Thanks in part to social media, which facilitates unprecedented access to designers’ work, the fashion industry is overflowing with copyright violations. Though social platforms also provide a means of shaming copycats, it seems the result is embarrassment at best. Even following the Varsity Brands vs. Star Athletica case, current copyright laws do little to protect designers.

In our latest installment of Confessions, Céline Semaan — designer of Slow Factory, an eco-friendly and activist-driven fashion brand — reveals how a prospective collaborator copied her work and why legal action wasn’t an option.

When did you realize your work had been copied?
I was on Instagram following #fashionactivism, the hashtag I started; I’m always following this hashtag and also scouring Instagram to tag work that qualifies as fashion activism. An image caught my attention: It was an exact copy of my work, but by someone else. I felt like I had a knot in my stomach. I love being inspired by others and inspiring others, but this was different.

So, who made it?
It was someone who had approached me about a collaboration. They weren’t proposing a typical partnership — nothing was in my favor and they refused to sign an agreement, so I refused to do it. That person then texted me, “If you don’t cooperate, I’m going to do it without you.” To which I texted, “Are you threatening to copy my work if I refuse to do what you want without a proper agreement?” The answer felt like a threat: He said, “It’s your choice.”

A Slow Factory jumpsuit featuring a NASA image

He wasn’t bluffing. How is this allowed?
I met with my lawyer and told her the story, and she was like, “You can’t patent this idea. You can’t trademark it.” In the fashion industry, pretty much the only thing you can trademark is your logo. It’s a bit like the food industry: You can’t trademark a chocolate chip cookie. Even when I said, “I have this text message. What can I do?” She said, “Nothing.” I was just like, “Fuck.”

Before the text, could you see this coming?
When I visited his studio, he had this big mood board, and on it were so many images of my work, and the work of other women designers and women artists. I was like, “Isn’t that Jenny Holzer’s work?” And he was like, “Yes, I’m inspired by it. I’m gonna do exactly the same thing, but with my own twist.” And I was like, “Wow, it’s really ballsy to think this is OK.”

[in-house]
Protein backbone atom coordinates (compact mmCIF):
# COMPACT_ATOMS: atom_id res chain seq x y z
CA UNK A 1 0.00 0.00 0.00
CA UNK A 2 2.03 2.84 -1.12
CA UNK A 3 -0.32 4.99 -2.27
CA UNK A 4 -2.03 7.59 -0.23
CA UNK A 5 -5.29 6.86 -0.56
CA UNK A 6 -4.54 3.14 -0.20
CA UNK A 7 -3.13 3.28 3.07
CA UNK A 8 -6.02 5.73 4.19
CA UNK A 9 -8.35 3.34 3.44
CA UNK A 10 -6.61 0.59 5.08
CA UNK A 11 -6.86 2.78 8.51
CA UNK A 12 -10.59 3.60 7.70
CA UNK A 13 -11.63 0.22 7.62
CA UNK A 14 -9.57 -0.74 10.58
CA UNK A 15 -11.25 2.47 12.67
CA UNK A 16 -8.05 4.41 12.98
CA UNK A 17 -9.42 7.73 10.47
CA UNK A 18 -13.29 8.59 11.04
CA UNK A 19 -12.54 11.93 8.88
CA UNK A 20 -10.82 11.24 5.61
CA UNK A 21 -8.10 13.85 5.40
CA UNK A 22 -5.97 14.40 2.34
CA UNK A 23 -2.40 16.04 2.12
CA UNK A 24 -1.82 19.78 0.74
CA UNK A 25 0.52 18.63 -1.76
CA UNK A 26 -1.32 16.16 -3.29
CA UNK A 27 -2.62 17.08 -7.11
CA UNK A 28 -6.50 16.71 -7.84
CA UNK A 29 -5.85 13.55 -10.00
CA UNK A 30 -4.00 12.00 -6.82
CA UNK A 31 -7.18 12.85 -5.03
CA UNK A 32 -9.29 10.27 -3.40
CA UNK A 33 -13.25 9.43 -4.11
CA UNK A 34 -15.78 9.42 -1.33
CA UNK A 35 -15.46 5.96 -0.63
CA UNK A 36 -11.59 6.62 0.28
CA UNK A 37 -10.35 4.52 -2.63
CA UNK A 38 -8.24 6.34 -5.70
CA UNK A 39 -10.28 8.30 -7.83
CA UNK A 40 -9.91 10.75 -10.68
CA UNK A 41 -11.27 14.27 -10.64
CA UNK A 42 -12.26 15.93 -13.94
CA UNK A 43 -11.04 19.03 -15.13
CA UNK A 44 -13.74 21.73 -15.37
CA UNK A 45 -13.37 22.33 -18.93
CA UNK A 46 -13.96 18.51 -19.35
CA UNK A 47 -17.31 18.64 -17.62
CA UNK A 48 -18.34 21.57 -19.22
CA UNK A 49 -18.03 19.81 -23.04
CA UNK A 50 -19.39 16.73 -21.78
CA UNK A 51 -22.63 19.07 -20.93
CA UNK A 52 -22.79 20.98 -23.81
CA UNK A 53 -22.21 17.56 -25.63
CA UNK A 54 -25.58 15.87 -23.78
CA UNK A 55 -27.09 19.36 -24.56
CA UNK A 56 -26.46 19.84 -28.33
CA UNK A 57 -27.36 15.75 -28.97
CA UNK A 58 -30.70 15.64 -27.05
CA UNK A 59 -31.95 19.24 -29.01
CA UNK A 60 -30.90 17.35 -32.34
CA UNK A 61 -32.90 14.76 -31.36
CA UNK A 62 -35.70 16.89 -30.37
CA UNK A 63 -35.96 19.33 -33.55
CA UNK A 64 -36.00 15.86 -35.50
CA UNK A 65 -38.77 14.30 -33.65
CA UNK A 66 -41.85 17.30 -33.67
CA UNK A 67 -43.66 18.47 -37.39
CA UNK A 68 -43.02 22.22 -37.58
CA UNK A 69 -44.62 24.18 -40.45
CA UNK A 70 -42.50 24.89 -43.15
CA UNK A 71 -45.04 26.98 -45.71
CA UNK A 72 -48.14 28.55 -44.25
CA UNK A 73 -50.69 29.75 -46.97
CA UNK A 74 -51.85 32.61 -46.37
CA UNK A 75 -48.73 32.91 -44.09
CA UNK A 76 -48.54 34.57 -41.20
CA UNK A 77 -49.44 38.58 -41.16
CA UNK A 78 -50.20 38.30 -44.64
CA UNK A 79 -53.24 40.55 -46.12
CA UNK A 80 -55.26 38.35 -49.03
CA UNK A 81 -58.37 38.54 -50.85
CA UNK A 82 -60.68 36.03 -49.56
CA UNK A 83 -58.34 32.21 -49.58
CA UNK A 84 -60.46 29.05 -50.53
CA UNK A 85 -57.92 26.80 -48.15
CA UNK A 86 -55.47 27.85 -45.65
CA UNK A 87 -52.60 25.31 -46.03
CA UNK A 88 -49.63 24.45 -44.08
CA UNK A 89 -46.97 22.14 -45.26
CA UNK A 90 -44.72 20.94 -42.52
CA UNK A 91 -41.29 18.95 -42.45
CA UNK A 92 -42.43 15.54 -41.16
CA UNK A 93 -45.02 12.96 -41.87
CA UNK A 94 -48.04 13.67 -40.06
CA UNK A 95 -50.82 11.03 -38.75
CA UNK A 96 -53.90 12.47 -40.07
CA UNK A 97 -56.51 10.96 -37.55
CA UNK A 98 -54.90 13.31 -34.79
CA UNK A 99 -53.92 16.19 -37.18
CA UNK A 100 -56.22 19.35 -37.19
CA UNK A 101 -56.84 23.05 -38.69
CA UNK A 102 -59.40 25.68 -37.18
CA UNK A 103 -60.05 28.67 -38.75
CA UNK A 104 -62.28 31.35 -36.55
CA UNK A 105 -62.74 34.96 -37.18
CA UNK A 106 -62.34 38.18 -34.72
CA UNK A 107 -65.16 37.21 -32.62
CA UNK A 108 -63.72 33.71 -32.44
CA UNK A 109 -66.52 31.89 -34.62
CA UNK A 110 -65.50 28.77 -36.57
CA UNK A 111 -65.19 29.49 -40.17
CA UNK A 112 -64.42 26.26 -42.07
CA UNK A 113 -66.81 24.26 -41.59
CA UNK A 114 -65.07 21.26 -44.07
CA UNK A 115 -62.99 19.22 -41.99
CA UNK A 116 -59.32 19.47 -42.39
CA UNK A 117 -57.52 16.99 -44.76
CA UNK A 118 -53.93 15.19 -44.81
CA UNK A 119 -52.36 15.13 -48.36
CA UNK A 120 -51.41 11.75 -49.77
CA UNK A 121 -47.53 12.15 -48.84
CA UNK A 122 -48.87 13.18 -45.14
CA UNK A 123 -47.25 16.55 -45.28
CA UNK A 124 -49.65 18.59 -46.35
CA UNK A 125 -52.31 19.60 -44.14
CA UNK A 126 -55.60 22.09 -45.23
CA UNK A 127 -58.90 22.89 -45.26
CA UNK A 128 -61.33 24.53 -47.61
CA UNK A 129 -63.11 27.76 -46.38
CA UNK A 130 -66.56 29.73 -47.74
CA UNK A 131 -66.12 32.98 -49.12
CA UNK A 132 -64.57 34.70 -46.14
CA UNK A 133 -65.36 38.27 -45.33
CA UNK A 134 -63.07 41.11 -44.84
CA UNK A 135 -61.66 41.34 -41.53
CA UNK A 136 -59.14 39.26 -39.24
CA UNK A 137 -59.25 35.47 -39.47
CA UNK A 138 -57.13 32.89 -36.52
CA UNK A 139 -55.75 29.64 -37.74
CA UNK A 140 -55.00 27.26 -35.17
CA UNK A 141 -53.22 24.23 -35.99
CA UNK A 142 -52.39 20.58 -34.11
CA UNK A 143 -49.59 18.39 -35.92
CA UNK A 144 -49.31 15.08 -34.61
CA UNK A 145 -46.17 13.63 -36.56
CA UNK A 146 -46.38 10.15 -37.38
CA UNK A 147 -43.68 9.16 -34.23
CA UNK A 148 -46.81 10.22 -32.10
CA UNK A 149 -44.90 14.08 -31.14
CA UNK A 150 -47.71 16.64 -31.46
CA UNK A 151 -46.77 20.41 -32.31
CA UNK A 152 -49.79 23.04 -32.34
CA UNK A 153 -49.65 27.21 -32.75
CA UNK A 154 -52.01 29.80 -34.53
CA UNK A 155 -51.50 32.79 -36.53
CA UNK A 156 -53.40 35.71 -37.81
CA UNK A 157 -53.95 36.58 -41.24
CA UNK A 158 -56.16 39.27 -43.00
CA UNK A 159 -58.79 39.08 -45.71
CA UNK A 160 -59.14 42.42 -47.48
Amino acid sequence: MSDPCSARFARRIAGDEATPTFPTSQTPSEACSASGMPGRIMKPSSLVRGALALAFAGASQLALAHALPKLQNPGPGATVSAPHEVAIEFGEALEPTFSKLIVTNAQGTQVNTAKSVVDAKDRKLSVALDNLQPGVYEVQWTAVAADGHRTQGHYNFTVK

How do collaborations usually go?
It’s very transparent. We both put in effort, we share the profits. We have a functioning model that has worked seamlessly, amazingly — and an agreement is signed from the beginning. You talk about the creative input and the terms of the sharing of the profits, and the terms for costs of manufacturing. It’s all a negotiation based on what fits both parties.

Is this the first time someone has copied your work?
There is a company that also uses NASA images, but they do it on synthetic fabric. They used to put them on leggings, but then they started making scarves — and every single scarf I make, they copy the image onto polyester. It’s just the worst fabric for a scarf. I launched a Mars collection, and six months later, they did a Mars collection. I did a City by Night collection, they did a City by Night collection. My friend started a Twitter fight with them, saying, “Wow, you really have zero creativity to steal the work of Slow Factory.” They were atting me, and that’s how I found out.

What’s the answer?
I do work with open source images, but the concept is what I want to protect. Fashion is an opaque industry. It’s not like music: Hip-hop will always sample — they take pieces of music from here and there — but there’s some kind of ethics involved. They always state their source. When Forever21 copies Gucci, they should say, “Inspired by Gucci.” That’s all I’m saying: Take it, do what you want with it — but say where got it. If this guy would have stated, “#fashionactivism, inspired by Slow Factory” — or some shout out — when he posted his copy of my work, it would have been fine.

I don’t want to criminalize creativity. The point is not to criminalize remixing and being inspired. How to get away with it is by being transparent and humble enough to say, “I got this from them.” That’s how we can remain authentic and keep our ethics strong.

How prevalent is this in the fashion industry?
It’s inevitable you’ll be copied — it’s a shit show. It’s frustrating, and it hurts, I feel very hurt. We’re not expected to be polite, we’re not expected to be ethical. It is a silent criminal action, where you’re stealing and it’s OK. Nowadays, on the social media, people are calling it out. They don’t pretend it’s not happening. People are not stupid; they’re going to recognize where it came from.

What would you say to those taking inspiration too literally?
You rub people the wrong way, and it’s disrespectful. Acknowledge the people who came before you. If you’re inspired by an image, acknowledge the image. Don’t pretend you just came up with it. And don’t work in a vacuum. You’re just launching something out of the blue, as if it just came fresh from your head? It didn’t. Guess what: Everything is a remake.